Italian pharmacies

Italian pharmacies

I’m in northern Italy on business this week. Nice place. Have eaten some great meals with nice views of Verona one night and Garda Lake the next. Going to Carmen tonight at the Arena, which should be fun.

I asked my host about pharmacy practices here. Fairly different from the US from what he tells me. Until this month, pharmacies had a monopoly on sales of OTC products, like aspirin. Prices were high and access limited. After a big fight, supermarkets will be allowed to sell these products but only if they have a pharmacist on duty. Once pharmacies realized they were going to lose their monopoly, they decided to oppose the requirement of having a pharmacist at the supermarket, figuring the next step would be to let the supermarkets sell Rxs. The government assured the pharmacies that supermarkets well never be allowed to do that, but it’s a promise made to be broken.

Meanwhile margins are so high on OTCs that supermarkets can easily justify the cost of hiring a do-nothing pharmacist.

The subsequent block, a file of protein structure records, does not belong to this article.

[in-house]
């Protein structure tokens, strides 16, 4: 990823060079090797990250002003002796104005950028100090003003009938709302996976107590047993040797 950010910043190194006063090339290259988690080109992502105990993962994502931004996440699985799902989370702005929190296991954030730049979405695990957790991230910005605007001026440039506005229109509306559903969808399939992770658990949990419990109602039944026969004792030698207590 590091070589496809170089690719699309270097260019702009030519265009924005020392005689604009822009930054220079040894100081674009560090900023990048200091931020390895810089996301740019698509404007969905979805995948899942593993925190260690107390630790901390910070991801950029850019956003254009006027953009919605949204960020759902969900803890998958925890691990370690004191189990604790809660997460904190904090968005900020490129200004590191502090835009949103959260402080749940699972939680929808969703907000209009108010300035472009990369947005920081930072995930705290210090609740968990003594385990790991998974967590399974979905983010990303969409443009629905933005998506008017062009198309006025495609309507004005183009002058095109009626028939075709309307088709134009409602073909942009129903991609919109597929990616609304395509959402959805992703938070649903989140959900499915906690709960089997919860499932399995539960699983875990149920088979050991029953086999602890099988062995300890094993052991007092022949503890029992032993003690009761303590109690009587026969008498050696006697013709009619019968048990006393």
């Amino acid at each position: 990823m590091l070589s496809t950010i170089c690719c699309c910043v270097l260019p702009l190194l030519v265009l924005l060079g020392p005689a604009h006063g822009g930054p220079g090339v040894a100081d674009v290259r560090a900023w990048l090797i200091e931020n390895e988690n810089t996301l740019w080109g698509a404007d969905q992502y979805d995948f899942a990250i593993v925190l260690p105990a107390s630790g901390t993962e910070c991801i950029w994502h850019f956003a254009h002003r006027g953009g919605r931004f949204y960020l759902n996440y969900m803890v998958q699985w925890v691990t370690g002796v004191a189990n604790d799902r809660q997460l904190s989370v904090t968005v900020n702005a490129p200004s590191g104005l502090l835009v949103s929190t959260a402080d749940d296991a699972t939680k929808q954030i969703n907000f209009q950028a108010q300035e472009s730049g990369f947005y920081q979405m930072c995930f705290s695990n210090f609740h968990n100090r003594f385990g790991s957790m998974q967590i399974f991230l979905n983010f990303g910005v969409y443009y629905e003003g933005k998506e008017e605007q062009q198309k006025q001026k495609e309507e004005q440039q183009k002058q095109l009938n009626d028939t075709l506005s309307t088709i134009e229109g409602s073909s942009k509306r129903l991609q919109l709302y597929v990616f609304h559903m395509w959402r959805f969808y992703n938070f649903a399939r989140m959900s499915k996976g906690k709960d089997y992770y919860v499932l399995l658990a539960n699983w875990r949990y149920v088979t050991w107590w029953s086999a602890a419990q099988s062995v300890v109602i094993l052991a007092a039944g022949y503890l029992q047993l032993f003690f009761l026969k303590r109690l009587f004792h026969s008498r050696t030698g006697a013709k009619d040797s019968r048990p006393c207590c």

August 10, 2006

2 thoughts on “Italian pharmacies”

  1. Life is even more beautiful than you think.

    Retail and wholesale margins are set by government agency (Agenzia Nazionale del Farmaco) as a fixed mark-up on manufacturer ex-factory prices. On average, pharmacists get about 24% of every pharmacy Euro spent versus only 10% in the U.S. Sweet!

    That said, I heard that pharmacy chains are allowed in Italy (while still prohibited in Germany, France, and Spain). Is that true? What’s the market position of chains vs. independents in Italy?

    In any case, I’m jealous as I am stuck in humid Philadelphia this August!


  2. I’ve been told, but have not verified, that chains are allowed here. However they are fairly small. The number of pharmacies seems to be restricted based on population in an area so that in practice the market is closed to new entrants. Certain local communities apparently own some pharmacies, and pharmacies in rural areas may even receive some subsidies.

    When the pharmacists closed their shops to protest the OTC-in-supermarket threat the community-owned pharmacies remained open and rang up big sales.

    Unlike in the US, where pharmacists are highly trusted, it doesn’t seem to be a trusted or respected profession here.

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